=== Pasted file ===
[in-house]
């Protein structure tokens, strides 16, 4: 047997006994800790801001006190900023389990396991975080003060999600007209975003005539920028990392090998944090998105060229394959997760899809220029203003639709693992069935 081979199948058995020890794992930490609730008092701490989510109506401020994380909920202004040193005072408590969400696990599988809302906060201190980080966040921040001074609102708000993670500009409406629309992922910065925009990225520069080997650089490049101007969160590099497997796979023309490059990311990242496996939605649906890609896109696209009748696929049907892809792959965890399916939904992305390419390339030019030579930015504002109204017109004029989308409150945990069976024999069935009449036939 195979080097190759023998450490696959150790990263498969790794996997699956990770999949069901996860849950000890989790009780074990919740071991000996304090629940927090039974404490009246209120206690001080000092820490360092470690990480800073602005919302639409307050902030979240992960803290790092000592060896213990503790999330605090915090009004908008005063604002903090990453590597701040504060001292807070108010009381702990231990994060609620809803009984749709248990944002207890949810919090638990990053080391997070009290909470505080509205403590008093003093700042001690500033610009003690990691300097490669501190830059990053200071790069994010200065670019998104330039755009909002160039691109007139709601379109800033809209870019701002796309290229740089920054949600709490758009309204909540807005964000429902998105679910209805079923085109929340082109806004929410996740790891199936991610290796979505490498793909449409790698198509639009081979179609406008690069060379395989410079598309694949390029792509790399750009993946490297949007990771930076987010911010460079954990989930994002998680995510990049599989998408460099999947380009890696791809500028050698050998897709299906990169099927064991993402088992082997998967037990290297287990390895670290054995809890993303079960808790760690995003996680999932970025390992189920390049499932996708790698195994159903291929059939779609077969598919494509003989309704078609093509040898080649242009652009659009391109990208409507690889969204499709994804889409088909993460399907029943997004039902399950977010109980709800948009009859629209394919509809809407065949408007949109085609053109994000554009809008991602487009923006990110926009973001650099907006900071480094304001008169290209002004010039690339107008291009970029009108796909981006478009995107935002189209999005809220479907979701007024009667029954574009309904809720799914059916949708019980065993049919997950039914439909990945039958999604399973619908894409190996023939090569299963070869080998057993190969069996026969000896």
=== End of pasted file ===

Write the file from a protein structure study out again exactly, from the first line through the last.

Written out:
[in-house]
């Protein structure tokens, strides 16, 4: 047997006994800790801001006190900023389990396991975080003060999600007209975003005539920028990392090998944090998105060229394959997760899809220029203003639709693992069935 081979199948058995020890794992930490609730008092701490989510109506401020994380909920202004040193005072408590969400696990599988809302906060201190980080966040921040001074609102708000993670500009409406629309992922910065925009990225520069080997650089490049101007969160590099497997796979023309490059990311990242496996939605649906890609896109696209009748696929049907892809792959965890399916939904992305390419390339030019030579930015504002109204017109004029989308409150945990069976024999069935009449036939 195979080097190759023998450490696959150790990263498969790794996997699956990770999949069901996860849950000890989790009780074990919740071991000996304090629940927090039974404490009246209120206690001080000092820490360092470690990480800073602005919302639409307050902030979240992960803290790092000592060896213990503790999330605090915090009004908008005063604002903090990453590597701040504060001292807070108010009381702990231990994060609620809803009984749709248990944002207890949810919090638990990053080391997070009290909470505080509205403590008093003093700042001690500033610009003690990691300097490669501190830059990053200071790069994010200065670019998104330039755009909002160039691109007139709601379109800033809209870019701002796309290229740089920054949600709490758009309204909540807005964000429902998105679910209805079923085109929340082109806004929410996740790891199936991610290796979505490498793909449409790698198509639009081979179609406008690069060379395989410079598309694949390029792509790399750009993946490297949007990771930076987010911010460079954990989930994002998680995510990049599989998408460099999947380009890696791809500028050698050998897709299906990169099927064991993402088992082997998967037990290297287990390895670290054995809890993303079960808790760690995003996680999932970025390992189920390049499932996708790698195994159903291929059939779609077969598919494509003989309704078609093509040898080649242009652009659009391109990208409507690889969204499709994804889409088909993460399907029943997004039902399950977010109980709800948009009859629209394919509809809407065949408007949109085609053109994000554009809008991602487009923006990110926009973001650099907006900071480094304001008169290209002004010039690339107008291009970029009108796909981006478009995107935002189209999005809220479907979701007024009667029954574009309904809720799914059916949708019980065993049919997950039914439909990945039958999604399973619908894409190996023939090569299963070869080998057993190969069996026969000896």